Brexit on Life Support? or the EU on Life Support?

The House of Commons vote on Thursday, which gave a yay to extend the Article 50 Brexit deadline, was ‘indicative’. It’s not legally binding and prime minister Theresa May can ignore the result of the vote if she wants to. What is legally binding is that the UK exits the European Union on 29th March. That’s the default position. To overturn this there will have to be a ‘meaningful’ vote sometime in the next few weeks for an extension. In the meantime, it looks like May will try for third time lucky next week with her godawful EU withdrawal deal. For some indication of why May’s deal is so godawful, and why it’s already suffered two crushing (and historical) defeats, you could take a look at this.

The UK is in a constitutional crisis at the moment, because of Brexit. This is a whole ball of wool, and at this stage I should point out that there is no written constitution in the United Kingdom; no single document that guarantees the rights of citizens. The UK has what’s known as an ‘uncodified’ constitution; ie, there are a number of documents and precedents that establish citizen’s rights, yet these rights have never been written into a single document bound by law. Some of the principle documents that make up the British constitution are: Magna Carta of 1215 (which outlined the rights of freemen and serfs), the Habeas Corpus Act of 1679 (which enshrines the principle that nobody may be arbitrarily detained without having their case heard in a court of law), and the Act of Settlement of 1701 (which outlines royal succession). These archaic documents, along with many others, are what governs the inhabitants of the British Isles in the 21st century; along with precedent (ie, some things are not written down, but instead are done because “that’s the way they’ve always been done”). You have to be both a legal and constitutional expert in order to find all this stuff and understand it. It’s hardly a constitution, and is easily abused by those who have power. With all this in mind, if interested on how the EU effects the British constitution see here.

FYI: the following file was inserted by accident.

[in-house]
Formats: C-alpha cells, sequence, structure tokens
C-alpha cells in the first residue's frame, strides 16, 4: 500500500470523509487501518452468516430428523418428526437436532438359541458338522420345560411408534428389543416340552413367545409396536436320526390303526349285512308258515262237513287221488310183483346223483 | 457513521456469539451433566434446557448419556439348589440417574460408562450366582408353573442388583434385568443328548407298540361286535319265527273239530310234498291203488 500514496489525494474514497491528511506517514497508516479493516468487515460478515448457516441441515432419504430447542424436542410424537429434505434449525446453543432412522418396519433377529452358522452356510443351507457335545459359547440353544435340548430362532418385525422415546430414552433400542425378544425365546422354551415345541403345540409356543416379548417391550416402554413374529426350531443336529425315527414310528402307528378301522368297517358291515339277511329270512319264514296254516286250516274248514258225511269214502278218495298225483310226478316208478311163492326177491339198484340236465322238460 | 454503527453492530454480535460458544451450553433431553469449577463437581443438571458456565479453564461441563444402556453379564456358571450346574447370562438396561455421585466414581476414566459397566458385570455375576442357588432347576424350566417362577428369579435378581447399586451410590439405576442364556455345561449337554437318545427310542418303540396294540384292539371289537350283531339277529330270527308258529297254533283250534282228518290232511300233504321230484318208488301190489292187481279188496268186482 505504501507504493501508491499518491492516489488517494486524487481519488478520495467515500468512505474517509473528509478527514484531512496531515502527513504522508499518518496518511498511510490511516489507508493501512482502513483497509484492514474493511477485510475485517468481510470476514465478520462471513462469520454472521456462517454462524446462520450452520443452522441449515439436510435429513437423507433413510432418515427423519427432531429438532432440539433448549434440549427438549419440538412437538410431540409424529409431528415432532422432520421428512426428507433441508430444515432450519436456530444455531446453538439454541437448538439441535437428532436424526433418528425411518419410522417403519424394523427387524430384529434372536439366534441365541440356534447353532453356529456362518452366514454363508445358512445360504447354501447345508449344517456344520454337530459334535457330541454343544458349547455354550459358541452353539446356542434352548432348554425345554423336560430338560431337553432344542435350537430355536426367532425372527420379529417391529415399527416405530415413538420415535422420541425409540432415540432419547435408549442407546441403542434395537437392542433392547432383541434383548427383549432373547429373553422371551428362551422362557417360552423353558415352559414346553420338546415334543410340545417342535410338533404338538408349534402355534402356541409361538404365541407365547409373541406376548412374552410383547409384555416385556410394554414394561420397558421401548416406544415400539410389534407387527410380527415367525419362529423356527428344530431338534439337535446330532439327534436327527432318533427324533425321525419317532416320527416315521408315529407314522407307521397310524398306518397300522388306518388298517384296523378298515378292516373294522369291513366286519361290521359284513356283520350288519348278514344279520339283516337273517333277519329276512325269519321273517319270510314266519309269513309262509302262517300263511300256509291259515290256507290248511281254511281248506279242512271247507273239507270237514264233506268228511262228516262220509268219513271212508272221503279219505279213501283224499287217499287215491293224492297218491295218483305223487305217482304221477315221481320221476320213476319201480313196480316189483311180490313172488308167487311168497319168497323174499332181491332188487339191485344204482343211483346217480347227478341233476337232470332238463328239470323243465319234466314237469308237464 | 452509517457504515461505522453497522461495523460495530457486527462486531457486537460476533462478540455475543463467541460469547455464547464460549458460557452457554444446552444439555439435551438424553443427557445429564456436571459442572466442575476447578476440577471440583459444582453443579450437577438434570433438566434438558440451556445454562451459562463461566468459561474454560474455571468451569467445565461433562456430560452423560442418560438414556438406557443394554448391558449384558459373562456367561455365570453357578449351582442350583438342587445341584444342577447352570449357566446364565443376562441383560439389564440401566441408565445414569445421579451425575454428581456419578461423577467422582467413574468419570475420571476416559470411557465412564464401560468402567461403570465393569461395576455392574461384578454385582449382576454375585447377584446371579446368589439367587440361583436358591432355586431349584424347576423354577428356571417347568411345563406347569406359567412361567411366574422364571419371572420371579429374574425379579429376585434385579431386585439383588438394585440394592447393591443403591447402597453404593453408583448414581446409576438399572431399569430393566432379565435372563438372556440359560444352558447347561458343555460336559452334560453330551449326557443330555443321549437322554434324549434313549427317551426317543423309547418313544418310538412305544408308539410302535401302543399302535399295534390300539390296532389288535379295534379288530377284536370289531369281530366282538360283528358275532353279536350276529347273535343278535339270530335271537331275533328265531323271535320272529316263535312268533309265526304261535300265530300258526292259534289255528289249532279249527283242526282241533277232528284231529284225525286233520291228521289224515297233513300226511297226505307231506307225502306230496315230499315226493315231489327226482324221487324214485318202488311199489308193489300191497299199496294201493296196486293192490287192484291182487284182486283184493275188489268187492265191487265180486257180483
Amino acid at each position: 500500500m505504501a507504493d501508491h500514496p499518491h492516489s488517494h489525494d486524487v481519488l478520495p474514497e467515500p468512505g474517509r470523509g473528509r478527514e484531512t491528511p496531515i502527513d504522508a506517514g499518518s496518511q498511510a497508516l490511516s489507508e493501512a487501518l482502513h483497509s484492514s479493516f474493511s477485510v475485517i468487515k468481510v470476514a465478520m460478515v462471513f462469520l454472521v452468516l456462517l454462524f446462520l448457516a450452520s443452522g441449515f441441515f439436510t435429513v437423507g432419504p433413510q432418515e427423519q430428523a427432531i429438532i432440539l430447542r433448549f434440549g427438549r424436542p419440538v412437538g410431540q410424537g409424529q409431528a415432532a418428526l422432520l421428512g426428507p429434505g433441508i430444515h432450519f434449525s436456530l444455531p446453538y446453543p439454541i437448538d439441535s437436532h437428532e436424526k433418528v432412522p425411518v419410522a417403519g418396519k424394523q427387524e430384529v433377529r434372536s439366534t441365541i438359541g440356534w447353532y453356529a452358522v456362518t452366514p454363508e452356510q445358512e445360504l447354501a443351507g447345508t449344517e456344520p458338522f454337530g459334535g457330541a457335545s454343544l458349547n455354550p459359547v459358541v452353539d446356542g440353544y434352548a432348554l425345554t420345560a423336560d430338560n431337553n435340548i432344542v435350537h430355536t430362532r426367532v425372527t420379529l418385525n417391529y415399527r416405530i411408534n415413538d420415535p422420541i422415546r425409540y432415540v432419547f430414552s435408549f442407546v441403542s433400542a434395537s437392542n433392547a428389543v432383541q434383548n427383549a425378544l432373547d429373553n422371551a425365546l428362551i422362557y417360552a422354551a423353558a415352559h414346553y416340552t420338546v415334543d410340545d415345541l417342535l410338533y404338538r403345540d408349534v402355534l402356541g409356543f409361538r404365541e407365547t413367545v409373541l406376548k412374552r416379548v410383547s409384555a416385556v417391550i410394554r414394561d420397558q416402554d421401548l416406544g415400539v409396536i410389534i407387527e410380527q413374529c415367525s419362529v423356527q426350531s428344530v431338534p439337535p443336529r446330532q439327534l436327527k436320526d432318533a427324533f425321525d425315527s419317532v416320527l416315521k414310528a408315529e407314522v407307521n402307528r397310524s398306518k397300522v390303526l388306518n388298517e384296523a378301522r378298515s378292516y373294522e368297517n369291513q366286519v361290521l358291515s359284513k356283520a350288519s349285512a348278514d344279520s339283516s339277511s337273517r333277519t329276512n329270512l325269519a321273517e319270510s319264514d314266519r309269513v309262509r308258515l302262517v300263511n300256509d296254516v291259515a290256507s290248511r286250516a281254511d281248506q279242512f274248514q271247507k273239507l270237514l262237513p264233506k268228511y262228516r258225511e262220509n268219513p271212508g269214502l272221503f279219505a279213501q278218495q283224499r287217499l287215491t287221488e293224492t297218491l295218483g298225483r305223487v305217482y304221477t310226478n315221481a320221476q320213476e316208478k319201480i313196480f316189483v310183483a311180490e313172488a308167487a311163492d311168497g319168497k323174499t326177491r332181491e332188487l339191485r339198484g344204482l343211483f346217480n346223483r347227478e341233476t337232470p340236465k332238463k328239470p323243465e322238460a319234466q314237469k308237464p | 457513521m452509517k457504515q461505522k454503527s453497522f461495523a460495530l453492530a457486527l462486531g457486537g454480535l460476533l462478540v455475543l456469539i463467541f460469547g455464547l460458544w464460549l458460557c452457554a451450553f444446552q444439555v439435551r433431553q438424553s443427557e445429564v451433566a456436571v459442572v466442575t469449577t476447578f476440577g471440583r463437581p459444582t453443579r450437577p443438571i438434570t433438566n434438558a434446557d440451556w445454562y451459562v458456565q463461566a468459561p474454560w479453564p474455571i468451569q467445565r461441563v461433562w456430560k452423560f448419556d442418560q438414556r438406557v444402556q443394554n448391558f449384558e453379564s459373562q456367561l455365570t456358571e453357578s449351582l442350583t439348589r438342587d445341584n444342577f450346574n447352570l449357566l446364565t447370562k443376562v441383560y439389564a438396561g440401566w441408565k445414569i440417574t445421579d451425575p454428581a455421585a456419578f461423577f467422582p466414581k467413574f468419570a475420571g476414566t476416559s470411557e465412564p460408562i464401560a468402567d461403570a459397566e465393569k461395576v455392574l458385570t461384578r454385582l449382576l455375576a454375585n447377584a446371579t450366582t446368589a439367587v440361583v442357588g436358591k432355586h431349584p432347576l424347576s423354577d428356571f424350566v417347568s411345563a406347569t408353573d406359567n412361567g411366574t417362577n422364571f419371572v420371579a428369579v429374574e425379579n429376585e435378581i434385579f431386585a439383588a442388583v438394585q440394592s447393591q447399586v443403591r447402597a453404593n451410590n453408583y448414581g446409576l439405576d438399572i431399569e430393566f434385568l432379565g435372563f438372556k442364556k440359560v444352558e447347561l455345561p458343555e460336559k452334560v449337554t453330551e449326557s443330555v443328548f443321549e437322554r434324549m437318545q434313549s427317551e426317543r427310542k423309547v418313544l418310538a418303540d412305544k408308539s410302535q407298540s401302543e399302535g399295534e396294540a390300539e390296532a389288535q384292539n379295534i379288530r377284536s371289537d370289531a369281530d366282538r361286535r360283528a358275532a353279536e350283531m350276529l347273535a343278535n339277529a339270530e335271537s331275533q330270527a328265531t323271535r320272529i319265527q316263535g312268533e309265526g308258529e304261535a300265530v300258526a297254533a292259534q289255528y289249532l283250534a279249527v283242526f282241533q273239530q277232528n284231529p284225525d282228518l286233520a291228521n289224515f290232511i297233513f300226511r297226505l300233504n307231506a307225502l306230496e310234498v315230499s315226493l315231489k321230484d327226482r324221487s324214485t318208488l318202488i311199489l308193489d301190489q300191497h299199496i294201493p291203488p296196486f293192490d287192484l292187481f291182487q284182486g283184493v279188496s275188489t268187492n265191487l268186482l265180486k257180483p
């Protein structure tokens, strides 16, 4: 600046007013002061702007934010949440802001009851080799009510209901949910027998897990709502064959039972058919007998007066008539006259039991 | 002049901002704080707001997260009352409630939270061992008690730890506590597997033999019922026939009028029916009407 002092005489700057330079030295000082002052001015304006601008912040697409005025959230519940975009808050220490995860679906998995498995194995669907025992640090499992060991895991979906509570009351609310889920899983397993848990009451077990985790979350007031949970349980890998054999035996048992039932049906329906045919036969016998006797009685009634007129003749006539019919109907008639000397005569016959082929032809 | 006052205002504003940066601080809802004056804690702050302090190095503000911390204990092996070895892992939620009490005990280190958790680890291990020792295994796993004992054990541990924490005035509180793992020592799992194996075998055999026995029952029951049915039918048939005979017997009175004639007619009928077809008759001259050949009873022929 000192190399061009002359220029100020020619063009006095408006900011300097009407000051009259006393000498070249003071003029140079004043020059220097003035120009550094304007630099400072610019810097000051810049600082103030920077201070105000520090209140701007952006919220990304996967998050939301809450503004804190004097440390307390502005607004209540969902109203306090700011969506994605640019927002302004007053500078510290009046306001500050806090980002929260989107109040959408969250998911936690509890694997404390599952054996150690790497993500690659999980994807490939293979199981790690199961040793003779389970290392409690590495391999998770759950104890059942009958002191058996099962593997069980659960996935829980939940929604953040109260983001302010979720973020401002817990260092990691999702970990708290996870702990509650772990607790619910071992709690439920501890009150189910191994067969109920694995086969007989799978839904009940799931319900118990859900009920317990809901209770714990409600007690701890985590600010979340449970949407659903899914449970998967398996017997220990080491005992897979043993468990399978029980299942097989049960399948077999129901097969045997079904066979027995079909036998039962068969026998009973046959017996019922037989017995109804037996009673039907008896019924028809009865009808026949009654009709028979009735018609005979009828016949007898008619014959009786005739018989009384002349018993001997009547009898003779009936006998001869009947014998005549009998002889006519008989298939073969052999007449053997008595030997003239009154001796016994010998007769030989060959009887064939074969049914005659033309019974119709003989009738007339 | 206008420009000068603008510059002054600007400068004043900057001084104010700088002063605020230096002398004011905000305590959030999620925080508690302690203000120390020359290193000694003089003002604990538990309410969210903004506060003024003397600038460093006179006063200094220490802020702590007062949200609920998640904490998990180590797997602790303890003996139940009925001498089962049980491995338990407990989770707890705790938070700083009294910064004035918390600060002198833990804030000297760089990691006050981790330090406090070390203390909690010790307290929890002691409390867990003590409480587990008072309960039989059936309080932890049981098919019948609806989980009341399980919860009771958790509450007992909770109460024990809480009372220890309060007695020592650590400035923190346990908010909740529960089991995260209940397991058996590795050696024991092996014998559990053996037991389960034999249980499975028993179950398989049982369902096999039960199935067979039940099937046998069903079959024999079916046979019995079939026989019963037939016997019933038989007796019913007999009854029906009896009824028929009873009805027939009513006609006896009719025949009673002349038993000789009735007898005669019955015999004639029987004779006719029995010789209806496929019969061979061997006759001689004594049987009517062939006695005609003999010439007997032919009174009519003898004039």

By way of balance, Craig Murray is a respected former UK ambassador who still has faith in the integrity of the EU. I don’t know if Craig saw today’s edition of CrossTalk, which turned into a right royal row from the outset…

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13 Responses to Brexit on Life Support? or the EU on Life Support?

  1. freddy says:

    That was enjoyable.
    My take, unemployement in the U.K. is half what it is in France.
    The U.K. has the most people in work that it has ever had.
    Inflation in the U.K. is extremely low.
    The U.K. has massive reserves of Coal/Methane/Oil/Gold/Lithium/Potash
    the U.K. is the best placed country in Europe for Wind Power, the U.K. Government have announced that 1/3rd of U.K. electricity consumption will come from Off-Shore wind by 2030.

    We are an Island, a World trading Nation, in control of a Global Currency.

    We have nothing to lose by leaving the hated European Union.

    The Elite want to stay in the E.U. because they see their family bread buttered on both sides.

  2. freddy says:

    A bank in Paris set on fire

    Emperor Macron had to cut short his holiday on the ski-slopes
    to come back to Paris to take charge of the difficult situation.

  3. freddy says:

    For most, the March 16 violence in Paris dropped like a bomb shell: After weeks of weaker participation and the once-a-week rallies being contained by security forces without any major incidents, France’s Yellow Vest movement was being described as running out of steam. “Act XVIII” of the protests, however, showed that the Yellow Vests had not given up, and resulted in France’s emblematic Champs-Élysées boulevard being left in a pile of broken glass and flames.

    France in Chaos, U.K. in Chaos but no rioting or looting in U.K.
    we are more civilized, possibly.

  4. freddy says:

    Rob, in a few weeks it will be Euroelection time.
    How will France vote, will Macron’s party be annihilated?

  5. freddy says:

    Theresa May FURIOUS at Bercow’s E.U. deal announcement – ‘we had NO notice’